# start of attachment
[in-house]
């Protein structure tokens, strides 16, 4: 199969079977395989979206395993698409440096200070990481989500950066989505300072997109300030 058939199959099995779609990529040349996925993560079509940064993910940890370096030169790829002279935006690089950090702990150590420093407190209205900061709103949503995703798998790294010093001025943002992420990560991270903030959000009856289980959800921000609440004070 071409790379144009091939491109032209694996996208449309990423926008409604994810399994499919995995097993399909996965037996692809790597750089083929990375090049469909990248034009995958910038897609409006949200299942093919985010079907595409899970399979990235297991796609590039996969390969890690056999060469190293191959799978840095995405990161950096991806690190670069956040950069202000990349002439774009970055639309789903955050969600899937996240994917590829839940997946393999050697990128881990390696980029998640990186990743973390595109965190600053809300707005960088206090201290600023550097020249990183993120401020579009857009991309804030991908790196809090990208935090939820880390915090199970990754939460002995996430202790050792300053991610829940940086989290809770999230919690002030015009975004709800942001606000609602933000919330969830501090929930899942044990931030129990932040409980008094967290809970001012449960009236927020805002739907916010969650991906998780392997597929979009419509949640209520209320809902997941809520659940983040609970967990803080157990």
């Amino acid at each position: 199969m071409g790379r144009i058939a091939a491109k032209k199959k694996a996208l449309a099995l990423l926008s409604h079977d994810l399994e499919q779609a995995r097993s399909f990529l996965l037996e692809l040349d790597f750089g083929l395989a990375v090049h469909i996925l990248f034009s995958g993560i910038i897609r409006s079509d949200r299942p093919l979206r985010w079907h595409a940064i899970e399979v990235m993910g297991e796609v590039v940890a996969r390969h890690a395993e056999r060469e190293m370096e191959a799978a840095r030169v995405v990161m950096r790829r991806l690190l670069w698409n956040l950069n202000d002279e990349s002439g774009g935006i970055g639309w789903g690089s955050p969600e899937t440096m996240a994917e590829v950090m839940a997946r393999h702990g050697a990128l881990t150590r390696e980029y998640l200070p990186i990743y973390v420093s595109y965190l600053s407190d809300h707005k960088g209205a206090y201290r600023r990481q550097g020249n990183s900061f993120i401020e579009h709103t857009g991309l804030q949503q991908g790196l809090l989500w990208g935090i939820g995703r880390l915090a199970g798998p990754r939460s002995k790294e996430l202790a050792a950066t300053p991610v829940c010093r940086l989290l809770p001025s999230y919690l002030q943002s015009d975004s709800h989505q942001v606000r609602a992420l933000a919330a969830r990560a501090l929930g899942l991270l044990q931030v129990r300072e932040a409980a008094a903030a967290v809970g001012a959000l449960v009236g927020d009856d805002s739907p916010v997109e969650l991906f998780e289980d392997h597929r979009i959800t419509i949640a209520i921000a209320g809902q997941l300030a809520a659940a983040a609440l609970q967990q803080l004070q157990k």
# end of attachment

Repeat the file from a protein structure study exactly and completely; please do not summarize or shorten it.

[in-house]
């Protein structure tokens, strides 16, 4: 199969079977395989979206395993698409440096200070990481989500950066989505300072997109300030 058939199959099995779609990529040349996925993560079509940064993910940890370096030169790829002279935006690089950090702990150590420093407190209205900061709103949503995703798998790294010093001025943002992420990560991270903030959000009856289980959800921000609440004070 071409790379144009091939491109032209694996996208449309990423926008409604994810399994499919995995097993399909996965037996692809790597750089083929990375090049469909990248034009995958910038897609409006949200299942093919985010079907595409899970399979990235297991796609590039996969390969890690056999060469190293191959799978840095995405990161950096991806690190670069956040950069202000990349002439774009970055639309789903955050969600899937996240994917590829839940997946393999050697990128881990390696980029998640990186990743973390595109965190600053809300707005960088206090201290600023550097020249990183993120401020579009857009991309804030991908790196809090990208935090939820880390915090199970990754939460002995996430202790050792300053991610829940940086989290809770999230919690002030015009975004709800942001606000609602933000919330969830501090929930899942044990931030129990932040409980008094967290809970001012449960009236927020805002739907916010969650991906998780392997597929979009419509949640209520209320809902997941809520659940983040609970967990803080157990």
């Amino acid at each position: 199969m071409g790379r144009i058939a091939a491109k032209k199959k694996a996208l449309a099995l990423l926008s409604h079977d994810l399994e499919q779609a995995r097993s399909f990529l996965l037996e692809l040349d790597f750089g083929l395989a990375v090049h469909i996925l990248f034009s995958g993560i910038i897609r409006s079509d949200r299942p093919l979206r985010w079907h595409a940064i899970e399979v990235m993910g297991e796609v590039v940890a996969r390969h890690a395993e056999r060469e190293m370096e191959a799978a840095r030169v995405v990161m950096r790829r991806l690190l670069w698409n956040l950069n202000d002279e990349s002439g774009g935006i970055g639309w789903g690089s955050p969600e899937t440096m996240a994917e590829v950090m839940a997946r393999h702990g050697a990128l881990t150590r390696e980029y998640l200070p990186i990743y973390v420093s595109y965190l600053s407190d809300h707005k960088g209205a206090y201290r600023r990481q550097g020249n990183s900061f993120i401020e579009h709103t857009g991309l804030q949503q991908g790196l809090l989500w990208g935090i939820g995703r880390l915090a199970g798998p990754r939460s002995k790294e996430l202790a050792a950066t300053p991610v829940c010093r940086l989290l809770p001025s999230y919690l002030q943002s015009d975004s709800h989505q942001v606000r609602a992420l933000a919330a969830r990560a501090l929930g899942l991270l044990q931030v129990r300072e932040a409980a008094a903030a967290v809970g001012a959000l449960v009236g927020d009856d805002s739907p916010v997109e969650l991906f998780e289980d392997h597929r979009i959800t419509i949640a209520i921000a209320g809902q997941l300030a809520a659940a983040a609440l609970q967990q803080l004070q157990k």